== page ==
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Monday, July 4, 2022
HomeNewsArchivesTAX HELP SOUGHT FOR SOLID WASTE FACILITY

TAX HELP SOUGHT FOR SOLID WASTE FACILITY

Delegate to Congress Donna Christian Christensen has introduced a bill in Congress to provide an incentive for companies to pay for and build a solid waste facility in the territory.
The bill would give a tax credit to any taxpayer in a U.S. territory who builds a facility as the result of a procurement request from the territory’s government. In the case of the Virgin Islands, the proposed bill is an effort to attract companies to construct and operate what will be, at $100 million-plus, the territory’s most costly capital project ever.
"We have a crisis occurring in the U.S. Virgin Islands because of the current state of our waste management system which is threatening the health of our residents, as well as the environment," Christensen said, "I discussed this problem with the late Commissioner Harry Thompson and Deputy Commissioner Sonya Nelthropp and they both agreed at the time that it is crucial that the federal government assist us through a federal-territorial partnership in order to solve this problem."
Public Works has already started the process to pick a contractor to construct, finance, design and operate its solid waste facilities. The likely method for disposing of the 110,000 to 150,000 tons of garbage produced each year in the territory will be a process called gasification. And to avoid barging garbage between islands to a single facility, gasification units will be built on both St. Thomas and St. Croix.
Gasification is the preferred alternative for disposing of solid waste because of the islands' limited space for landfilling and the outcry against incinerating garbage.
According to Public Works officials, eight companies submitted responses over the summer to the department's request for proposals for the solid waste management facilities. That number has been cut to four, with two having the strongest proposals.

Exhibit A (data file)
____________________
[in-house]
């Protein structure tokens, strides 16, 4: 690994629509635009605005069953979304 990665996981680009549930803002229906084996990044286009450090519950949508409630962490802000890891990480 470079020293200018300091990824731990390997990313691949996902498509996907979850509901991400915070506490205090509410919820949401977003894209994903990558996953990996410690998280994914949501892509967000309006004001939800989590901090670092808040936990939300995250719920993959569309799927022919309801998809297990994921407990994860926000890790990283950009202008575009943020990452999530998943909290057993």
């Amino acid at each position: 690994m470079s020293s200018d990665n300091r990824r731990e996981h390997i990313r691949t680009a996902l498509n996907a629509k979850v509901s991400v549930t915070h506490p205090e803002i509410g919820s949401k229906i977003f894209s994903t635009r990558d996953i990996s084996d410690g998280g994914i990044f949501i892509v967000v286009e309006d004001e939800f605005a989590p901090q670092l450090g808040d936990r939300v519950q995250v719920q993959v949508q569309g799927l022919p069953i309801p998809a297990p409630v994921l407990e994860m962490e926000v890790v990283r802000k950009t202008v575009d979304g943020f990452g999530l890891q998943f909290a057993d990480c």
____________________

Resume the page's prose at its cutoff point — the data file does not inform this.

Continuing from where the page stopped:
While gasification units could take three years to construct, the Federal Aviation Administration has threatened to turn millions of dollars of V.I. Port Authority grants into loans if the Anguilla Landfill on St. Croix is not closed by December 2002.

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Delegate to Congress Donna Christian Christensen has introduced a bill in Congress to provide an incentive for companies to pay for and build a solid waste facility in the territory.
The bill would give a tax credit to any taxpayer in a U.S. territory who builds a facility as the result of a procurement request from the territory’s government. In the case of the Virgin Islands, the proposed bill is an effort to attract companies to construct and operate what will be, at $100 million-plus, the territory’s most costly capital project ever.
"We have a crisis occurring in the U.S. Virgin Islands because of the current state of our waste management system which is threatening the health of our residents, as well as the environment," Christensen said, "I discussed this problem with the late Commissioner Harry Thompson and Deputy Commissioner Sonya Nelthropp and they both agreed at the time that it is crucial that the federal government assist us through a federal-territorial partnership in order to solve this problem."
Public Works has already started the process to pick a contractor to construct, finance, design and operate its solid waste facilities. The likely method for disposing of the 110,000 to 150,000 tons of garbage produced each year in the territory will be a process called gasification. And to avoid barging garbage between islands to a single facility, gasification units will be built on both St. Thomas and St. Croix.
Gasification is the preferred alternative for disposing of solid waste because of the islands' limited space for landfilling and the outcry against incinerating garbage.
According to Public Works officials, eight companies submitted responses over the summer to the department's request for proposals for the solid waste management facilities. That number has been cut to four, with two having the strongest proposals.
While gasification units could take three years to construct, the Federal Aviation Administration has threatened to turn millions of dollars of V.I. Port Authority grants into loans if the Anguilla Landfill on St. Croix is not closed by December 2002.